Deputies to the legislature are elected to five-year terms. The body may be dismissed by the president with the concurrence of the Constitutional Court; because that court is subject to presidential appointment, the dismissal clause weights the balance of power heavily toward the executive branch. The Oly Majlis enacts legislation, which may be initiated by the president, within the parliament, by the high courts, by the procurator general (highest law enforcement official in the country), or by the government of the Autonomous Province of Karakalpakstan. Besides legislation, international treaties, presidential decrees, and states of emergency also must be ratified by the Oly Majlis. [Source: Library of Congress, March 1996 *]

Judicial Branch of Uzbekistan

Judicial branch in Uzbekistan: highest court(s): Supreme Court (consists of 34 judges organized in civil, criminal, and military sections); Constitutional Court (consists of 7 judges); Higher Economic Court (consists of 19 judges). Judge selection and term of office: judges of the 3 highest courts nominated by the president and confirmed by the Oliy Majlis; judges appointed for 5-year terms subject to reappointment. Subordinate courts:regional, district, city, and town courts. [Source: CIA World Factbook ]

Uzbekistan nominally has an independent judicial branch. However, in practice decisions of the judiciary generally follow those of the Office of the Procuracy, the state prosecutorial agency, and the president has the power to appoint and remove judges. (Parliamentary approval is required for removal.) Judges of the Supreme Court, which stands at the top level of the national judicial system, are appointed to five-year terms. A Constitutional Court reviews laws and decisions for compliance with the constitution, and military courts handle all cases related to the military. [Source: Library of Congress February 2007 **]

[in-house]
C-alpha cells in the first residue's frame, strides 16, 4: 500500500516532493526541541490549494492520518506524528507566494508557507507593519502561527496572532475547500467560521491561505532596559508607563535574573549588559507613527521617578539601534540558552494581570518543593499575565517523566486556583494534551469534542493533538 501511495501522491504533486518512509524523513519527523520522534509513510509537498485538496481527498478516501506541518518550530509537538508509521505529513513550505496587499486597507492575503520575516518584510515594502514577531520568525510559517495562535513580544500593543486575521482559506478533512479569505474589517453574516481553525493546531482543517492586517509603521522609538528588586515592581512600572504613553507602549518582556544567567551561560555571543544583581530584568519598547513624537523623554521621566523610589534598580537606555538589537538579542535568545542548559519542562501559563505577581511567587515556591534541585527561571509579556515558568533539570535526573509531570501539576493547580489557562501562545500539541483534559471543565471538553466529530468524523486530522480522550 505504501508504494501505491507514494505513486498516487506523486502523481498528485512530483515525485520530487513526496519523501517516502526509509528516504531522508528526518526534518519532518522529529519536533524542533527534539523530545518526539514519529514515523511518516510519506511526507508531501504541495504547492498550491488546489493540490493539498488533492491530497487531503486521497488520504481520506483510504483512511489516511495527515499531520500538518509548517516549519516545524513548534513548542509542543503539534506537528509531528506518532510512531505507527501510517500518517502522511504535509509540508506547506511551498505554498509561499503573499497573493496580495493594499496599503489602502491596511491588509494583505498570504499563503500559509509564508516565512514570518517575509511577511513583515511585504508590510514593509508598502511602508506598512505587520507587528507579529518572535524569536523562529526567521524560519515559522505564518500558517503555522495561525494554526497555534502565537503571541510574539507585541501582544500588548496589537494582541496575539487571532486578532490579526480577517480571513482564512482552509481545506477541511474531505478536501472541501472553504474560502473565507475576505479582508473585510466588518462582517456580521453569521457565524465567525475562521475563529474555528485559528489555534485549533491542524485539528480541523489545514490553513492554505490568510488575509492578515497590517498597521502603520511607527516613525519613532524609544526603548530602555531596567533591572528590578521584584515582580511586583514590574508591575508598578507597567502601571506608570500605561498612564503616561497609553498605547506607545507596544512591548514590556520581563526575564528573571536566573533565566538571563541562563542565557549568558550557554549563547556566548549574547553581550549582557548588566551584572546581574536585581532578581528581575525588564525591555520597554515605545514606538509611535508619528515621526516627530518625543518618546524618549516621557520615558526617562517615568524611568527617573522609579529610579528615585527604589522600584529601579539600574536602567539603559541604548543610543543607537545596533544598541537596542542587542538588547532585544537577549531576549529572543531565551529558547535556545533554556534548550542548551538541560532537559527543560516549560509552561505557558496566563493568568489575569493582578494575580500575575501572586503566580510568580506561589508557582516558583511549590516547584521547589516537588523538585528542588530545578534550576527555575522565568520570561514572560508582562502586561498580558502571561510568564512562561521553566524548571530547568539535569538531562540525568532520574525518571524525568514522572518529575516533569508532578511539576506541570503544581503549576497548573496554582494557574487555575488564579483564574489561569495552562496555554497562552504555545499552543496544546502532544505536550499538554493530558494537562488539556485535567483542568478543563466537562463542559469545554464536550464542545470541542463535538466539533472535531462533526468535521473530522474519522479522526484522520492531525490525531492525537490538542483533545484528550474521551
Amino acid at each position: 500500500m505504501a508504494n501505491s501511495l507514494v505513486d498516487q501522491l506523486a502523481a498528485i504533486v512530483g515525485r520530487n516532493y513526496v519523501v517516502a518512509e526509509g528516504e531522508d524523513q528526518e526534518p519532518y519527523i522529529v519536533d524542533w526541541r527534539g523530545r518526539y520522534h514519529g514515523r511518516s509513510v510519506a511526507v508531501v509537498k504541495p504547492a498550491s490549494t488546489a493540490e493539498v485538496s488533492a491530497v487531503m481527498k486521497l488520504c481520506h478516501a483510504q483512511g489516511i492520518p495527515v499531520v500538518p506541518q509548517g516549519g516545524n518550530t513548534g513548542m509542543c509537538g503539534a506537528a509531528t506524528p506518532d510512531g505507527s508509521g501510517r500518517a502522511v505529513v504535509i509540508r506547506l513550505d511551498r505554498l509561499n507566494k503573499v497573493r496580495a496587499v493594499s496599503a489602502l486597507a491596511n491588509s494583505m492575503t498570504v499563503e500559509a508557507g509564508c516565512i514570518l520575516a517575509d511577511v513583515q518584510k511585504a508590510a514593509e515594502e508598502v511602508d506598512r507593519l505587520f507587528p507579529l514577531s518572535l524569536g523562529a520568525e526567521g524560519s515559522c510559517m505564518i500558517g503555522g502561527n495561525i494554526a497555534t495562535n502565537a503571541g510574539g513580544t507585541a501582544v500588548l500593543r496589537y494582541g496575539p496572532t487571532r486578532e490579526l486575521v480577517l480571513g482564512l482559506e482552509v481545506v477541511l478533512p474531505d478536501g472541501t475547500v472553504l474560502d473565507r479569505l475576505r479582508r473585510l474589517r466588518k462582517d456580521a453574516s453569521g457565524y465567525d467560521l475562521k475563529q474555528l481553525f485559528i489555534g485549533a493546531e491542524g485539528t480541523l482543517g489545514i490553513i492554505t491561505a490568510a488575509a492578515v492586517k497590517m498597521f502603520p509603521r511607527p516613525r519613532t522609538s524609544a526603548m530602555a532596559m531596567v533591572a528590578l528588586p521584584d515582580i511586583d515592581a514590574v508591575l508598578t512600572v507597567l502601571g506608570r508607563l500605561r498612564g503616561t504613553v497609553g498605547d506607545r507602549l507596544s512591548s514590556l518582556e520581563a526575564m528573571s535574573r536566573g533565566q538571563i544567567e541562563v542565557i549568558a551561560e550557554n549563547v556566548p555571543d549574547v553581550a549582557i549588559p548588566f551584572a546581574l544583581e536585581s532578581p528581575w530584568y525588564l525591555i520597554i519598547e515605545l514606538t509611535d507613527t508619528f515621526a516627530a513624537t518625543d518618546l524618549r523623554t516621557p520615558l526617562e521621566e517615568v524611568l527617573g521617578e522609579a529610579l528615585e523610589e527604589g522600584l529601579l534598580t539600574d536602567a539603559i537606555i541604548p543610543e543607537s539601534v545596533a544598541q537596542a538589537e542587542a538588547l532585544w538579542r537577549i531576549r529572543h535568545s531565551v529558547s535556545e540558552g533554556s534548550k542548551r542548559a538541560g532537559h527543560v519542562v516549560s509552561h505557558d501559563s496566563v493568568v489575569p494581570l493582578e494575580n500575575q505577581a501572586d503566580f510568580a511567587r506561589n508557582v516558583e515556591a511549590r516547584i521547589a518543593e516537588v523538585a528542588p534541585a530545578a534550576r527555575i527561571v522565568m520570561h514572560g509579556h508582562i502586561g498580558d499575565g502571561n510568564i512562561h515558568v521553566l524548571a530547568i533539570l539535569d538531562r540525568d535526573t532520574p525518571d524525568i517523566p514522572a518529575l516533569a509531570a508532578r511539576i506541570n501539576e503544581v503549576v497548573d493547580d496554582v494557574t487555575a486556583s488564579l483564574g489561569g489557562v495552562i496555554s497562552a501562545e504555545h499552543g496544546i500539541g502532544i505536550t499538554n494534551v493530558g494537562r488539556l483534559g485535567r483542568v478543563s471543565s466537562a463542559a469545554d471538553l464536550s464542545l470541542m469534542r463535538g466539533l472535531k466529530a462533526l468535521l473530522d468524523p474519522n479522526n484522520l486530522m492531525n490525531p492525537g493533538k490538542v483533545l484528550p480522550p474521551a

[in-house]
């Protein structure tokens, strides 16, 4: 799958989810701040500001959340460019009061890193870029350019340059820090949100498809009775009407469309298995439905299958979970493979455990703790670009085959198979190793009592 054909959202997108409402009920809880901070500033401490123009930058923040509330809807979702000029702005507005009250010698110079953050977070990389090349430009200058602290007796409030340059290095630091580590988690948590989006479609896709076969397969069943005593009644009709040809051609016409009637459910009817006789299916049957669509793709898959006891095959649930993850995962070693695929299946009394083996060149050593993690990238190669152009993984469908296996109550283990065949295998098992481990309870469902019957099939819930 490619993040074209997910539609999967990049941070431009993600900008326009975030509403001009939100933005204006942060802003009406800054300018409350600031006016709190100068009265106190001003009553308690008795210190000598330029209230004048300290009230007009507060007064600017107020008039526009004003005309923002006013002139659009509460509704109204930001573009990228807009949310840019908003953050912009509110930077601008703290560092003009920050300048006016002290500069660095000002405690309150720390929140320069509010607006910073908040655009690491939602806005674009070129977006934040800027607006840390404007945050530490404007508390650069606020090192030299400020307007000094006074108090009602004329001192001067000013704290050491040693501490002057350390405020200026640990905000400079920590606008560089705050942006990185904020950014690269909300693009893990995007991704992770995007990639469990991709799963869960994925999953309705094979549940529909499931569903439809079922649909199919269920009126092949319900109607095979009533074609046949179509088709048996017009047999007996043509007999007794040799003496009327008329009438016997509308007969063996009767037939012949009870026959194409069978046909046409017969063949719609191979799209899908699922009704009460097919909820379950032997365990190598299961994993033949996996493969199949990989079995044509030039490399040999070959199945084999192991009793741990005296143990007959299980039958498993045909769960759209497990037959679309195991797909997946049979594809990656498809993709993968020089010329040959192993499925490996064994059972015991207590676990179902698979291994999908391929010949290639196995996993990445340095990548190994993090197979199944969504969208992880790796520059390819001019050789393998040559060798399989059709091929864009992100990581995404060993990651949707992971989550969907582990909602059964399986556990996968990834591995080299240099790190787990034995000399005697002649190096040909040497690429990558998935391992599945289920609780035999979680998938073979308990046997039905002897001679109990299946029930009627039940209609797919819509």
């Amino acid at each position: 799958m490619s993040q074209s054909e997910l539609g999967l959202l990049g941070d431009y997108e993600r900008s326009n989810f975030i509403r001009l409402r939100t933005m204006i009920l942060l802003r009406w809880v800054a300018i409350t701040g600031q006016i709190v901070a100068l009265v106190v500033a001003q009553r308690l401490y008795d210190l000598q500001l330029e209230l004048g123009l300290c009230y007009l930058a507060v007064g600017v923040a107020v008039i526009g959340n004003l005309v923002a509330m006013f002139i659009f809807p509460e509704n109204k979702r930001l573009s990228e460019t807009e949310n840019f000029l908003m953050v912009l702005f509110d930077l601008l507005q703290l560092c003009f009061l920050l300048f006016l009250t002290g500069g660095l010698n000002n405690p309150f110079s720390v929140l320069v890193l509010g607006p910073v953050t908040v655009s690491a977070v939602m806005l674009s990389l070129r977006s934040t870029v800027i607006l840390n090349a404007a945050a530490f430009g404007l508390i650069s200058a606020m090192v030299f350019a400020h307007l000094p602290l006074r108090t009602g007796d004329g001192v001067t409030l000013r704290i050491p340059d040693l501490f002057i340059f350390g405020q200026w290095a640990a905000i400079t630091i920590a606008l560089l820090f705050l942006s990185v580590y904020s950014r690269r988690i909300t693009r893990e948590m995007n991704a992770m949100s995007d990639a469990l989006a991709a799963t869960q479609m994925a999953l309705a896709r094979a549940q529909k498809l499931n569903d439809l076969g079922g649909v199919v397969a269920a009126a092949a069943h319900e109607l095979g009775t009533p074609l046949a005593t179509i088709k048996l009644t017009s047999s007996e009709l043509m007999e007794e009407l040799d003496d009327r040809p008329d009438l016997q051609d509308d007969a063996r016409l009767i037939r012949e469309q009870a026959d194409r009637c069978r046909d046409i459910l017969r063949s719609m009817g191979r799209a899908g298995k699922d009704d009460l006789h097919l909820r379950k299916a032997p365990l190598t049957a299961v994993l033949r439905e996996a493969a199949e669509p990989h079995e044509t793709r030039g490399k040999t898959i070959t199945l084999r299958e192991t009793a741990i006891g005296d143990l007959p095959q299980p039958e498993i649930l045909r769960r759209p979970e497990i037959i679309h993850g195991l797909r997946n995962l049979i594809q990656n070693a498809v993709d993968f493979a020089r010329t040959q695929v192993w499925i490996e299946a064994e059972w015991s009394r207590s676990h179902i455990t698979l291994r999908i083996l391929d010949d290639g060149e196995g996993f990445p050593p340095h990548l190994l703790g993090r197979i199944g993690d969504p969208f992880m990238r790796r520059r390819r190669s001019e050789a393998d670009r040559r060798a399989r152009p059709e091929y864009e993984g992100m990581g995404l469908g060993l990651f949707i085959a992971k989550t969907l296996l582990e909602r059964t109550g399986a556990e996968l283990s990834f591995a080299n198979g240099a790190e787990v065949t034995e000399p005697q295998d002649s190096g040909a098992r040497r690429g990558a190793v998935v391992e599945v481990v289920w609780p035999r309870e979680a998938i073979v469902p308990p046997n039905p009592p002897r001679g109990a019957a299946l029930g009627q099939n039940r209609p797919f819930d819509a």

The national judiciary includes the Supreme Court, the Constitutional Court, and the High Economic Court. Lower court systems exist at the regional, district, and town levels. Judges at all levels are appointed by the president and approved by the Oly Majlis. Nominally independent of the other branches of government, the courts remain under complete control of the executive branch. As in the system of the Soviet era, the procurator general and his regional and local equivalents are both the state's chief prosecuting officials and the chief investigators of criminal cases, a configuration that limits the pretrial rights of defendants. [Source: Library of Congress, March 1996 *]

Image Sources:

Text Sources: New York Times, Washington Post, Los Angeles Times, Times of London, Lonely Planet Guides, Library of Congress, U.S. government, Compton’s Encyclopedia, The Guardian, National Geographic, Smithsonian magazine, The New Yorker, Time, Newsweek, Reuters, AP, AFP, Wall Street Journal, The Atlantic Monthly, The Economist, Foreign Policy, Wikipedia, BBC, CNN, and various books, websites and other publications.

Page Top

© 2008 Jeffrey Hays

Last updated April 2016

This site contains copyrighted material the use of which has not always been authorized by the copyright owner. Such material is made available in an effort to advance understanding of country or topic discussed in the article. This constitutes 'fair use' of any such copyrighted material as provided for in section 107 of the US Copyright Law. In accordance with Title 17 U.S.C. Section 107, the material on this site is distributed without profit. If you wish to use copyrighted material from this site for purposes of your own that go beyond 'fair use', you must obtain permission from the copyright owner. If you are the copyright owner and would like this content removed from factsanddetails.com, please contact me.